WE THE PEOPLE

AFOP Celebrates Martin Luther King Jr. Holiday

Washington, D.C. — Today the Association of Farmworker Opportunity Programs (AFOP) celebrates the life and legacy of the honorable Dr. Martin Luther King, Jr., a man who has inspired a countless number of people to fight for racial and economic equality, civil rights, and the basic human dignity we all deserve. Just a week after delivering his commanding speech “The Other America” and two weeks before his assassination, Dr. King delivered his “All Labor Has Dignity” speech in support of the Memphis sanitation workers’ strike:

“Do you know that most of the poor people in our country are working every day? And they are making wages so low that they cannot begin to function in the mainstream of the economic life of our nation…. With Selma and the voting rights bill, one era of our struggle came to a close and a new era came into being. Now our struggle is for genuine equality, which means economic equality. For we know now that it isn’t enough to integrate lunch counters. What does it profit a man to be able to eat at an integrated lunch counter if he doesn’t earn enough money to buy a hamburger and a cup of coffee?… Now is the time to make real the promises of democracy.”

Unfortunately, Dr. King’s dream of a more just and egalitarian America “overflowing with the milk of prosperity and honey of opportunity” is yet to be fully realized, and the fight for those still denied equality, dignity and justice goes on.

In a timely State of the Union Address this week, President Obama alluded to the importance of unity and cooperation to affect positive change, slightly reviving his optimistic campaign chant “Yes We Can,” which is shared with the United Farm Workers labor union and many other Latino rights groups (“Sí se Puede”). In his speech, he reminds us that the preamble to the Constitution for the United States of America begins and ends with three simple but powerful words: WE THE PEOPLE. These words are reflective of the inclusion and unification of all people—regardless of their race, gender, or immigration or economic status—in the United States.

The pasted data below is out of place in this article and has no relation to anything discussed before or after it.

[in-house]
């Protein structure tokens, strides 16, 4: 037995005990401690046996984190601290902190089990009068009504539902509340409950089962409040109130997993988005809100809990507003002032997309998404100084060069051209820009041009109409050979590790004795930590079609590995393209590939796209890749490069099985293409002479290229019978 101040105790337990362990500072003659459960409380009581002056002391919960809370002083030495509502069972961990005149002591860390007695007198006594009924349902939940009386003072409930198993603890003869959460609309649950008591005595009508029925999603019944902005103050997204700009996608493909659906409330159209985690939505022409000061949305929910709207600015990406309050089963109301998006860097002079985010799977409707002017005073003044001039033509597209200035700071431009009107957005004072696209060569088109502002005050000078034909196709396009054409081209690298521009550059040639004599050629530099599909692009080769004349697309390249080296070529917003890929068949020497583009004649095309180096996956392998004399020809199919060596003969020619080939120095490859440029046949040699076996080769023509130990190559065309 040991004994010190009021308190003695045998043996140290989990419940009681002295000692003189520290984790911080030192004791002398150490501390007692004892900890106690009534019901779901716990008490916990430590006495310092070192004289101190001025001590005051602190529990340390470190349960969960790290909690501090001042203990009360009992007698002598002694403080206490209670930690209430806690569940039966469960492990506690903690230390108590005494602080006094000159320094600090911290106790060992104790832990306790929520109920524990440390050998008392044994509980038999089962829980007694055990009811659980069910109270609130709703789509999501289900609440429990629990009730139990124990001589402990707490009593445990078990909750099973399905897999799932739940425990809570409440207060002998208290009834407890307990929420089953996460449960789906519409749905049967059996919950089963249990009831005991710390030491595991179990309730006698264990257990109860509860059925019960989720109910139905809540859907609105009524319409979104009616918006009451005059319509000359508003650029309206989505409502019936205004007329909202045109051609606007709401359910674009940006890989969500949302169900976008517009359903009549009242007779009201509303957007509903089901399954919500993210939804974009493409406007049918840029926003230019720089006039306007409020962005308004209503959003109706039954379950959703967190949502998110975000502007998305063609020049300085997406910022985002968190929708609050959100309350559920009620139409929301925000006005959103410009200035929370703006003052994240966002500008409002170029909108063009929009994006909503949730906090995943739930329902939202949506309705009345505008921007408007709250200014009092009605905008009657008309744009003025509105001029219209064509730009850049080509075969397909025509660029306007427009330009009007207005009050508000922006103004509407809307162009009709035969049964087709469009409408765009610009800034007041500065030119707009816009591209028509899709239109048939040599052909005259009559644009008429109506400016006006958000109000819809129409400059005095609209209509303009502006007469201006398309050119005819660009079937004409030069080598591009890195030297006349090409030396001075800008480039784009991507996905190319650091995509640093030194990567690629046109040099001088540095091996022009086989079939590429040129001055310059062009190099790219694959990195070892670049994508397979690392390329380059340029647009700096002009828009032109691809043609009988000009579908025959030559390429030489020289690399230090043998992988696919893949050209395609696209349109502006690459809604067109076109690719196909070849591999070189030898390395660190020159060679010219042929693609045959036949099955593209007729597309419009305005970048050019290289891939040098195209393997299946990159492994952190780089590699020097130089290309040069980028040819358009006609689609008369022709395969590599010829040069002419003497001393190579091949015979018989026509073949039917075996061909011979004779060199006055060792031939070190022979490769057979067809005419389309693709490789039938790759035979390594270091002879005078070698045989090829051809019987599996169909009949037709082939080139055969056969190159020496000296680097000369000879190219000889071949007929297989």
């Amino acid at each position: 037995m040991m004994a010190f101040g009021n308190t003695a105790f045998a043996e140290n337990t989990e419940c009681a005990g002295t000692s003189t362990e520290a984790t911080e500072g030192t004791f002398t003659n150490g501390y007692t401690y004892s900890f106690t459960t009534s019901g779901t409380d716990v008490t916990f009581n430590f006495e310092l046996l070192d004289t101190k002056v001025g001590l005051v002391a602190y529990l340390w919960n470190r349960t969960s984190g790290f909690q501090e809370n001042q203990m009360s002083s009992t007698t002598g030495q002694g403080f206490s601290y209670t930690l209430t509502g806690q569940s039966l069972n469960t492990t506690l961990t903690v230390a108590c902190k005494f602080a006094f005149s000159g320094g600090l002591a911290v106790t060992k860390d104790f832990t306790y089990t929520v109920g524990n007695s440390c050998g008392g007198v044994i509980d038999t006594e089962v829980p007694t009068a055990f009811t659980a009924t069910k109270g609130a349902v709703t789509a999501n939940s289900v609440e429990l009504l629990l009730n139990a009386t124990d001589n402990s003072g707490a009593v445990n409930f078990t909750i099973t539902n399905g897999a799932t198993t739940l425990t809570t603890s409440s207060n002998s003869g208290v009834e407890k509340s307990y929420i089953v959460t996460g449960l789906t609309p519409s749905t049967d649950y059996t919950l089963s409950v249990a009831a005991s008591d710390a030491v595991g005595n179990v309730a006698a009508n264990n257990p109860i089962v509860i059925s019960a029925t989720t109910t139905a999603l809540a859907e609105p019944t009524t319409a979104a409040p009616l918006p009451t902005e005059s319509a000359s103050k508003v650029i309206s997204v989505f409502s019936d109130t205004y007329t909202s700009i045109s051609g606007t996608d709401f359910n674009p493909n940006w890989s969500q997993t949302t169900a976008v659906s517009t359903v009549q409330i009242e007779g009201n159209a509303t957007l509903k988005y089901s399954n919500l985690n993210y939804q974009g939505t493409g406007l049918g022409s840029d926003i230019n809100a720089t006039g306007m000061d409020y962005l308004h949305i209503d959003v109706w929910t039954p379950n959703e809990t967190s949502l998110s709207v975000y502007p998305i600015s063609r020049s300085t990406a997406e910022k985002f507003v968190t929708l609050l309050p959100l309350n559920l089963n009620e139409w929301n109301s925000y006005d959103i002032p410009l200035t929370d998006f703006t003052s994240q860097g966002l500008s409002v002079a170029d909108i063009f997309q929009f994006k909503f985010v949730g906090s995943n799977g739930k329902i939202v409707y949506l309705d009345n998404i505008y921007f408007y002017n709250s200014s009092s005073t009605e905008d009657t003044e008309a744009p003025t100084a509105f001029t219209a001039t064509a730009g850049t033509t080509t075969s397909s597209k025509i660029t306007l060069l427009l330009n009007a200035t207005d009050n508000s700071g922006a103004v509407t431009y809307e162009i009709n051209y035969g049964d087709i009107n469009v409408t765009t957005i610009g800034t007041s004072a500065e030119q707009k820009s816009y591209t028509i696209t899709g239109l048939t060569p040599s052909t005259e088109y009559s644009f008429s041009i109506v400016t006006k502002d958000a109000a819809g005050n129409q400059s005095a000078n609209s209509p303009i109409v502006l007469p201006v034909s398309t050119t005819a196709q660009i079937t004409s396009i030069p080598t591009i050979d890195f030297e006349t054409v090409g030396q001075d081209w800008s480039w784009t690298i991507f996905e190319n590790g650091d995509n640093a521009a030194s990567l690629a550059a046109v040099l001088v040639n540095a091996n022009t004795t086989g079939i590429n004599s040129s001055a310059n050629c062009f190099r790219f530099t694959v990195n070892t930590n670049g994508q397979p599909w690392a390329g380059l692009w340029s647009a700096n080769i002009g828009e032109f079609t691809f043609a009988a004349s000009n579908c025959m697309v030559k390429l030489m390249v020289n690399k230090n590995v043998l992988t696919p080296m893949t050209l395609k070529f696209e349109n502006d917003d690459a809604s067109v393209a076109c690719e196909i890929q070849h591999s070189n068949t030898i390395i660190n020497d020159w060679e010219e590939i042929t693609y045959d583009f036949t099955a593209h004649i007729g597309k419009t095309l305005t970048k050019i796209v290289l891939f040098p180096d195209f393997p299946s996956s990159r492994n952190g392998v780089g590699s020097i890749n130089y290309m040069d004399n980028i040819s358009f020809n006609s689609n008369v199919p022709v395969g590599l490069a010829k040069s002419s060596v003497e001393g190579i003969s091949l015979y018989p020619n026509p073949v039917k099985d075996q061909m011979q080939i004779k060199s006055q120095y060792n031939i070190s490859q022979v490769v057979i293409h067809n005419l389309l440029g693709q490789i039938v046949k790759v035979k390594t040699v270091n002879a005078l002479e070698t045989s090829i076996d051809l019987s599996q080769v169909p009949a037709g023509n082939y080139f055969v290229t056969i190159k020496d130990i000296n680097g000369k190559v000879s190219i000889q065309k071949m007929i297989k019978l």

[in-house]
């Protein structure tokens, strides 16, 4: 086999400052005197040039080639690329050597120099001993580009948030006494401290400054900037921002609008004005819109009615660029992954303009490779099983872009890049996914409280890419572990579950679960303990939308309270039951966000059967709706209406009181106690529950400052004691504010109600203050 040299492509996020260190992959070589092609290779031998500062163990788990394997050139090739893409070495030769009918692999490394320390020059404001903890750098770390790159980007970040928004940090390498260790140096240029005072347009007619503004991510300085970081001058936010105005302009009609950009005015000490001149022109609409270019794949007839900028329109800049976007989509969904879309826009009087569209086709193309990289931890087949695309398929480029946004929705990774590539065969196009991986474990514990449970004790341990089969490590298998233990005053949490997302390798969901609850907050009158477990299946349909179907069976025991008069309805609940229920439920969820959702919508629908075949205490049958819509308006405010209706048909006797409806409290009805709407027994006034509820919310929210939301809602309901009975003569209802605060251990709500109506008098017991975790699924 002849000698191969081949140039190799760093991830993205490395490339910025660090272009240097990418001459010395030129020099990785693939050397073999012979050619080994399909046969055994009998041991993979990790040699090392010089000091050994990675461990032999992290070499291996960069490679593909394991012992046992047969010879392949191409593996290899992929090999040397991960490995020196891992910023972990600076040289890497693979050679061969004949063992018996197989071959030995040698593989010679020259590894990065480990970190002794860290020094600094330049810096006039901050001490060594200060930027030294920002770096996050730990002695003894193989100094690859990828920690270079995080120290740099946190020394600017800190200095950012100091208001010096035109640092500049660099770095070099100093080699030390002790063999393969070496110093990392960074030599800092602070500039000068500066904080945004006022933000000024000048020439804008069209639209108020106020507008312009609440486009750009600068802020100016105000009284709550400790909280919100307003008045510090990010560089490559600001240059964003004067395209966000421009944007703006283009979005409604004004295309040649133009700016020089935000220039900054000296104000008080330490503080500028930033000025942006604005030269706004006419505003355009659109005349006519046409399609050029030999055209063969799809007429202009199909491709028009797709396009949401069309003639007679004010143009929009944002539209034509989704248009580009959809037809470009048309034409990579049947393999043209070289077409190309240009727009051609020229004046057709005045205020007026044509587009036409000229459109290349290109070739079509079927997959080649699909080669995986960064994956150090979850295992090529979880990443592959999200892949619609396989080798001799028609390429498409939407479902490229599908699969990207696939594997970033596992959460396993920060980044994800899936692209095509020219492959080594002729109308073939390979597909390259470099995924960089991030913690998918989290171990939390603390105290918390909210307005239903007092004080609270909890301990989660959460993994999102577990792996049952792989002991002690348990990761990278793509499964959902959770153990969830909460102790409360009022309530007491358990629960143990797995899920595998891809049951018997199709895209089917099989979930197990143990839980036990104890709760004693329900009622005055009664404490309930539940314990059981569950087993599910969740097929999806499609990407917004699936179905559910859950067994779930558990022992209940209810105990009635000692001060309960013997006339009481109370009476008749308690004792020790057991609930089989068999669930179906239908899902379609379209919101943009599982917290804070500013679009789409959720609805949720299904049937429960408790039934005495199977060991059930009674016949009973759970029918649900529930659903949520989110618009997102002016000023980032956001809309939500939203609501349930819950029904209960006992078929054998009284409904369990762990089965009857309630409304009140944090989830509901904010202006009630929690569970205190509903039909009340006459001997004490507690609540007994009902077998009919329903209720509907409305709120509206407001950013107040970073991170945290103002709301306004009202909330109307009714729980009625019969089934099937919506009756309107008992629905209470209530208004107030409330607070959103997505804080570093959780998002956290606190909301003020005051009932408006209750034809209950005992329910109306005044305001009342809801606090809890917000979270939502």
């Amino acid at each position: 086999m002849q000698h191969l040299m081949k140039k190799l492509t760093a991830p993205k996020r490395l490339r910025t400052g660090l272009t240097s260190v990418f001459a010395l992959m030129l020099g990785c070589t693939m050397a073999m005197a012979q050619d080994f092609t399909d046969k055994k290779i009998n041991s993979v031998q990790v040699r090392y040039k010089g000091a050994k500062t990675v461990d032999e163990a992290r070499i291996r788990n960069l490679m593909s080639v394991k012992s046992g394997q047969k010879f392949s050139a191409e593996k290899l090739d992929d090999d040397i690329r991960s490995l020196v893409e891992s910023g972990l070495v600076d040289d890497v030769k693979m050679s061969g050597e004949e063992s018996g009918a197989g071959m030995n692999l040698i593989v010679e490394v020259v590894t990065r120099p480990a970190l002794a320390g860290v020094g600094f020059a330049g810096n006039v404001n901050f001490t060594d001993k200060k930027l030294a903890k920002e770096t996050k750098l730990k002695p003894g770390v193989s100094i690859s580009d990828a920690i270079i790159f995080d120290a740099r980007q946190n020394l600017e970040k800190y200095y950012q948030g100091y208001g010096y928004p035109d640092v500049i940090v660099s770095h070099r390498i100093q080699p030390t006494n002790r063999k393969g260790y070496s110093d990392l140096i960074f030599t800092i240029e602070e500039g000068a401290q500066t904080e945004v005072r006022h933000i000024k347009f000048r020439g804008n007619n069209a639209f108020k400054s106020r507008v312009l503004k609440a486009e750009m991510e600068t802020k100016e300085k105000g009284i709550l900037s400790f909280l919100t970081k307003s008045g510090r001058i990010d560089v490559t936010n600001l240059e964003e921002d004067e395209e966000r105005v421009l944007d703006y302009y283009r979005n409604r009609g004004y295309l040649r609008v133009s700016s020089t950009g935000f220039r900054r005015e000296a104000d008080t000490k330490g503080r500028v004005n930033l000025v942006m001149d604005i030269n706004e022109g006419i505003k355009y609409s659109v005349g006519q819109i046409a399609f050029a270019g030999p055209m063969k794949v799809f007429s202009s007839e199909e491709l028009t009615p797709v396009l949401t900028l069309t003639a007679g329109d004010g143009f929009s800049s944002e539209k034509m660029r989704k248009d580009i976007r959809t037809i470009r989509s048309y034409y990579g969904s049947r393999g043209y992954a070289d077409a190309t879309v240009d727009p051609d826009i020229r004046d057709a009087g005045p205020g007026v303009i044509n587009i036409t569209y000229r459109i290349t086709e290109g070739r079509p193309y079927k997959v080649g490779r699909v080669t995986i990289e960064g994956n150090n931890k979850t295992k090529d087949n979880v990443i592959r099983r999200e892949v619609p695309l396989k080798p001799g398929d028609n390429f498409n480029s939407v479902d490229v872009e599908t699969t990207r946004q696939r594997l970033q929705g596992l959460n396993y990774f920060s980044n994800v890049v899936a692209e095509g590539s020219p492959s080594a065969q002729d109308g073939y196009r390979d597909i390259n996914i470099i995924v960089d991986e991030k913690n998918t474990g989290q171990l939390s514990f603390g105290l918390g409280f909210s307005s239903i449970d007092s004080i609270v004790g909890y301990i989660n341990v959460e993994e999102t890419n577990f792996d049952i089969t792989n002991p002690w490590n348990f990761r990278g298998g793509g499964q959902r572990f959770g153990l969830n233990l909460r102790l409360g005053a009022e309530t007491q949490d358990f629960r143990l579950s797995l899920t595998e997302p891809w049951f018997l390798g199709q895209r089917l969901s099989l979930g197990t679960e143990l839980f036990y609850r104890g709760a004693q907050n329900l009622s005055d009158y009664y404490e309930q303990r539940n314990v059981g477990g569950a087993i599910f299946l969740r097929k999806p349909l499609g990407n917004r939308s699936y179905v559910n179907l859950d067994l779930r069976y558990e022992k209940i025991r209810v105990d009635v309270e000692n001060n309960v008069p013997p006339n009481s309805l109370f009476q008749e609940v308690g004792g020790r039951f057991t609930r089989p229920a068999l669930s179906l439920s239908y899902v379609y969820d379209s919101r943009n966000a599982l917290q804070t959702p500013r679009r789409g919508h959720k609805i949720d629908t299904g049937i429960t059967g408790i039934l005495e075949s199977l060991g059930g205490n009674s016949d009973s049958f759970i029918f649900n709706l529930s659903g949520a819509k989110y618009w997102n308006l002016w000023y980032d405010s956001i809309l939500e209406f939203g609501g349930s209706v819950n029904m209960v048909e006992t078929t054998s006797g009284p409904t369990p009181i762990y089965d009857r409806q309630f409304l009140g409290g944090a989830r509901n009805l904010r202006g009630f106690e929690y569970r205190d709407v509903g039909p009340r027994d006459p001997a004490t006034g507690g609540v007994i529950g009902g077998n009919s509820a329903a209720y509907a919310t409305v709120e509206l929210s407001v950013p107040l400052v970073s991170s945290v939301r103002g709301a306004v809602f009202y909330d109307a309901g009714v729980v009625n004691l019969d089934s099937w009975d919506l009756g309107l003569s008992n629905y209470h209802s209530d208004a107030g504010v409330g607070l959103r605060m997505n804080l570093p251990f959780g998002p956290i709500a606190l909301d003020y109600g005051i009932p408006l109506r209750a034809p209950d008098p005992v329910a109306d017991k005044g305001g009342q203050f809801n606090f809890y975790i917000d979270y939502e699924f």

“America has been through big changes before — wars and depression, the influx of immigrants, workers fighting for a fair deal, and movements to expand civil rights. Each time, there have been those who told us to fear the future; who claimed we could slam the brakes on change, promising to restore past glory if we just got some group or idea that was threatening America under control. And each time, we overcame those fears. Such progress is not inevitable. It is the result of choices we make together.”

The greater American future that President Obama and civil rights leaders like Martin Luther King Jr., Cesar Chavez, and Pearl S. Buck envisioned and impressed upon society can only be realized if WE THE PEOPLE work together to ensure that everyone, including immigrants and refugees, is treated equally, fairly, and humanely.

AFOP observes this 33rd Martin Luther King, Jr. Holiday with a rededication to our continuing fight for equality and justice for struggling migrant and seasonal farmworkers and their families. In our advocacy over the past five decades, we have strived to ensure that all farmworkers, many of whom have emigrated from low-income countries like Haiti, Myanmar, Honduras or Guatemala, have equal opportunity and access to the American dream – justice, education, government resources, health services, and economic opportunities.

“AFOP applauds the president’s continuing focus on job-training, anti-poverty, and education advances,” says Daniel Sheehan, executive director of AFOP. “His call for equal access to economic opportunity for all Americans, and those seeking to become Americans, should be the rallying call of the Nation.”

The Association of Farmworker Opportunity Programs is a non-profit, national federation of 52 non-profit and public agencies that provide training and employment services to migrant and seasonal farm workers. Our mission is to improve the quality of life for all farmworkers and their families through advocacy, education, and training.